The article below first appeared in the April 2022 Environmental Factor newsletter here.
BY JENNIFER HARKER
One NIEHS grant recipient is taking air pollution research to a new level and expanding knowledge about how climate change-related weather events such as wildfires can affect maternal and infant health.
Rima Habre, Sc.D., from the University of Southern California (USC), integrates diverse data on individual exposures and lifestyle factors to bolster her research, and her team incorporates innovative technology to capture complex personal exposures with greater precision.
“My work is showing that we can go beyond the broad generalizations and assumptions at the population level and contextualize our science at the individual level,” said Habre during her virtual NIEHS Keystone Science Lecture on March 9.
Air pollution can come from outdoor air, indoor sources, and other exposures posed by our individual behaviors, according to Habre. Accounting for all of those exposure sources helps scientists advance precision environmental health, she added. That research framework — a focal point for NIEHS — incorporates analysis of an individual’s exposures and genetic makeup to better understand disease risk and aid prevention efforts.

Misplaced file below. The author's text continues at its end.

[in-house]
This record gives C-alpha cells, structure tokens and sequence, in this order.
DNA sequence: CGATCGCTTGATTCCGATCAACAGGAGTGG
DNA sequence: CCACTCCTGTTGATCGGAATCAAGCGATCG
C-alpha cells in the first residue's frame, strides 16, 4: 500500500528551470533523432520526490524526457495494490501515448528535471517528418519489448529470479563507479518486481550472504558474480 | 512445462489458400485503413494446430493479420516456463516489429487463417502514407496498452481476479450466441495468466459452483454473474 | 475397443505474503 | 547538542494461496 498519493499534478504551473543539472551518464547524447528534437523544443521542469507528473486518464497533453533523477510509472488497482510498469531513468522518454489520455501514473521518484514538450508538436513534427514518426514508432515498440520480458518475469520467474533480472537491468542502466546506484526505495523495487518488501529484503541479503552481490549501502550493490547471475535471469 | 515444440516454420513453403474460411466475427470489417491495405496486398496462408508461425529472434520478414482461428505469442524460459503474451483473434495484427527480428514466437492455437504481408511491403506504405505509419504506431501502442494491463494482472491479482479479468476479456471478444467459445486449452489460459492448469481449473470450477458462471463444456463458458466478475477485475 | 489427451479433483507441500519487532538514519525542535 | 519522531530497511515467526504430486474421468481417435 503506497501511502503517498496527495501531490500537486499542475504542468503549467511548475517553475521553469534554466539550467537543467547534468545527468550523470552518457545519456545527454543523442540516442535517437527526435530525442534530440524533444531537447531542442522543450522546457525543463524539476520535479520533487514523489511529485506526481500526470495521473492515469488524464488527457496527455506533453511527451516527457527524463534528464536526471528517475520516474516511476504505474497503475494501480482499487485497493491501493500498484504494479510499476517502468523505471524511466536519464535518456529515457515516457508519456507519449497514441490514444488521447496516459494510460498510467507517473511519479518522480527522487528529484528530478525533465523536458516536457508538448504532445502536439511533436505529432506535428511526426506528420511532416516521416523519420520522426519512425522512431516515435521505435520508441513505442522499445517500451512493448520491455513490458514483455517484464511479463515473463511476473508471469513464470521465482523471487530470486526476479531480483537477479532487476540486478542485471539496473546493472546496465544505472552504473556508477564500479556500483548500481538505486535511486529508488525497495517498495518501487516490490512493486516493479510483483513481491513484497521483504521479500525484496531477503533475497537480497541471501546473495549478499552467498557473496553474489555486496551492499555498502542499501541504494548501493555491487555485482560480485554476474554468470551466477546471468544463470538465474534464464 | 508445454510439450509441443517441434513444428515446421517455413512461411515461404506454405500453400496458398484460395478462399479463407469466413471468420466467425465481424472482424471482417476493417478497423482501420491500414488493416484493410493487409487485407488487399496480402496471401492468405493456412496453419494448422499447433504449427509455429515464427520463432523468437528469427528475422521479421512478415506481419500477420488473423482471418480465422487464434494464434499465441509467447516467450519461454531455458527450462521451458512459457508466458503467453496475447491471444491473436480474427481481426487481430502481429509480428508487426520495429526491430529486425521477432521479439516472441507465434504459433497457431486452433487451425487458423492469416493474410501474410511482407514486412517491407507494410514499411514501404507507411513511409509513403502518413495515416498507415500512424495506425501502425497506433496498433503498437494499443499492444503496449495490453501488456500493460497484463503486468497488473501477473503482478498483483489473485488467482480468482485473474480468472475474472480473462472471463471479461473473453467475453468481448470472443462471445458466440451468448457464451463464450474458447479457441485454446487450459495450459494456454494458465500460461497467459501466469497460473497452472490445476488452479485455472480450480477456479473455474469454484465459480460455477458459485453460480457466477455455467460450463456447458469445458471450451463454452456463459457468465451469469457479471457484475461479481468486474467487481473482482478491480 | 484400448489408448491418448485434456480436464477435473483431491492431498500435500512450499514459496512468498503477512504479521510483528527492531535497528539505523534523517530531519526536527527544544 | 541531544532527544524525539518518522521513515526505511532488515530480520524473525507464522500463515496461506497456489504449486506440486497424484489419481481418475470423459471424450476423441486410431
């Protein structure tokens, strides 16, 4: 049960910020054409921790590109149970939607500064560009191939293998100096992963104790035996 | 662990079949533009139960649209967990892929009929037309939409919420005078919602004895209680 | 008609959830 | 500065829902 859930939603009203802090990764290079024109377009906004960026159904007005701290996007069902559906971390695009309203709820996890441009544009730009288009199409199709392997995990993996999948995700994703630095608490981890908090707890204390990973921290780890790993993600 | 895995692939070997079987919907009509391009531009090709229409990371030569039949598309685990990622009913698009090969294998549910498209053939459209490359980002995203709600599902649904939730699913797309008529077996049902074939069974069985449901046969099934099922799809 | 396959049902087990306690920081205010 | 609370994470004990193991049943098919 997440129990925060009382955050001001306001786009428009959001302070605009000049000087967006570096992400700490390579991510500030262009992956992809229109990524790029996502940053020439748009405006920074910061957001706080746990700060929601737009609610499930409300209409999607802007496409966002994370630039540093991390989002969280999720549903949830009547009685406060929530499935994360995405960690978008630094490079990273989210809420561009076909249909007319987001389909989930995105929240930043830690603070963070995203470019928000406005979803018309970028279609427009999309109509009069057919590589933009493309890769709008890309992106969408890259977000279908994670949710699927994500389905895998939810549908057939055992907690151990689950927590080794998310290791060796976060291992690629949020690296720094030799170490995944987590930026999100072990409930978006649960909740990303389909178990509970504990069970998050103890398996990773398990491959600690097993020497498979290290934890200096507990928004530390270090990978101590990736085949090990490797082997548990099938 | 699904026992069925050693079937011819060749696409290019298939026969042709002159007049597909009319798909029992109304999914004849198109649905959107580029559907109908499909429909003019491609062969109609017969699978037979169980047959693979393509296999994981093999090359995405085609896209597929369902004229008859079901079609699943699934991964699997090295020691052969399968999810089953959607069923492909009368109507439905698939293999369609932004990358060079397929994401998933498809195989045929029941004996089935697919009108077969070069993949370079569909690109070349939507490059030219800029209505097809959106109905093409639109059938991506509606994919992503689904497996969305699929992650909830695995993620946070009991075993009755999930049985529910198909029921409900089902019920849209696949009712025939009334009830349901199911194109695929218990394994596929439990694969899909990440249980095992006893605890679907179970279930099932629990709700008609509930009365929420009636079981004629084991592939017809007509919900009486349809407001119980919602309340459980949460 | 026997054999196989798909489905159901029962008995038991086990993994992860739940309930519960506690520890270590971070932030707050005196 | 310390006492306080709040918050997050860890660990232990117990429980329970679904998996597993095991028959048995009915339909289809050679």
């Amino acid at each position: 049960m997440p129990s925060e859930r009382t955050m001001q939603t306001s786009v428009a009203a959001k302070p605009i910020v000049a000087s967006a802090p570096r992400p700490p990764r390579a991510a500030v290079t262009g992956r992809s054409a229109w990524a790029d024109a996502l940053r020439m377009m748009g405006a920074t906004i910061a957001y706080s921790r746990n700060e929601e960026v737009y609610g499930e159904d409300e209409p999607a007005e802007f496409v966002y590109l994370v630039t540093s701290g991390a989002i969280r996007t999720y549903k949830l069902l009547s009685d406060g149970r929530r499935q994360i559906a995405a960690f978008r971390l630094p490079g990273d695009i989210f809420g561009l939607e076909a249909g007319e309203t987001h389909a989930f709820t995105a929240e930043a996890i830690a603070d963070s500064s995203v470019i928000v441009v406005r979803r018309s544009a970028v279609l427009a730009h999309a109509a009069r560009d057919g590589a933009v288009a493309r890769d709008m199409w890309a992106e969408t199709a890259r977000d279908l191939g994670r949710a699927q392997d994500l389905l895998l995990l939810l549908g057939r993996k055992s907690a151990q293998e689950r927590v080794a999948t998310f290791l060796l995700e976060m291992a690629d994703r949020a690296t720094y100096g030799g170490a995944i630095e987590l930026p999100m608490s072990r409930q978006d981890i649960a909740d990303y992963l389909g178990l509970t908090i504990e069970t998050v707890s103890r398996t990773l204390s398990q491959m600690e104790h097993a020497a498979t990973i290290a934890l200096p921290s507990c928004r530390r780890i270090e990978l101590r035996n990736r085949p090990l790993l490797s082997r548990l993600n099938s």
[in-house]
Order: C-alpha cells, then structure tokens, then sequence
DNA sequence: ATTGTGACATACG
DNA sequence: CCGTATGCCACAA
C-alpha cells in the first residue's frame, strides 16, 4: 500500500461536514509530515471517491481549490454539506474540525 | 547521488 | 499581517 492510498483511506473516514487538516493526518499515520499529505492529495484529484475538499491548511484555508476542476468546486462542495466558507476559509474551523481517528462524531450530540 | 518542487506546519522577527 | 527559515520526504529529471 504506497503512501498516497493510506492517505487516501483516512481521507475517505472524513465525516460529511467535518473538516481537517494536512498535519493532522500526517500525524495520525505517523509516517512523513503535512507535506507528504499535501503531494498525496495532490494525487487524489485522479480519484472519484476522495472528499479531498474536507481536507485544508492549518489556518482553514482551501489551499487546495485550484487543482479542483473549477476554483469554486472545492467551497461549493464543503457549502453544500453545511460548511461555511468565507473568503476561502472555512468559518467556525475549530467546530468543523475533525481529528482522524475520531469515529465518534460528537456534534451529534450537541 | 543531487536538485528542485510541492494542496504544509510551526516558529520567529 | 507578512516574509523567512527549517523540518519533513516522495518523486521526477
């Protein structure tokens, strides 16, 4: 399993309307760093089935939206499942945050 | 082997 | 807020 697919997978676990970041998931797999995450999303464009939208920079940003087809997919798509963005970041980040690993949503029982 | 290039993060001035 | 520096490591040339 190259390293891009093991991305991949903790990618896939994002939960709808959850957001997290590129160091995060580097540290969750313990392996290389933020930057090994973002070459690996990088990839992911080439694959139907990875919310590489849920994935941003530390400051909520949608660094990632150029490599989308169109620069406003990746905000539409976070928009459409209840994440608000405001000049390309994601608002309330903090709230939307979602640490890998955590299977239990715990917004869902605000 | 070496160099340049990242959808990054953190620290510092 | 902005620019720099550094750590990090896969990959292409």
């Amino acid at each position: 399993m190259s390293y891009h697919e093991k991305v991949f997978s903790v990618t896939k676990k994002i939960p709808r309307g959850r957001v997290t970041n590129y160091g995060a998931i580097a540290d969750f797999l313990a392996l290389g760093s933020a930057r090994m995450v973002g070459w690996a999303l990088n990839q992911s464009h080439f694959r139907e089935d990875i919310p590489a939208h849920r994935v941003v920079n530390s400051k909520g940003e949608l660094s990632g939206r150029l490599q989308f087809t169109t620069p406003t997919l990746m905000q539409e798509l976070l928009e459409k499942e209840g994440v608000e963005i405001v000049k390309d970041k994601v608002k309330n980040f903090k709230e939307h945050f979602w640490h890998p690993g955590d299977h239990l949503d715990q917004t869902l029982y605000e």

“That is exactly what many in the biomedical research community sought to promote when the Genes, Environment, and Health Initiative (GEI) was developed in 2006,” noted David Balshaw, Ph.D., head of the NIEHS Exposure, Response, and Technology Branch. The U.S. Department of Health and Human Services and the National Institutes of Health launched GEI to expand research into gene-environment interactions and their influence on human disease.
Habre’s work to refine and strengthen personal exposure analysis is critical to efforts at NIEHS and beyond to advance precision environmental health, according to Balshaw.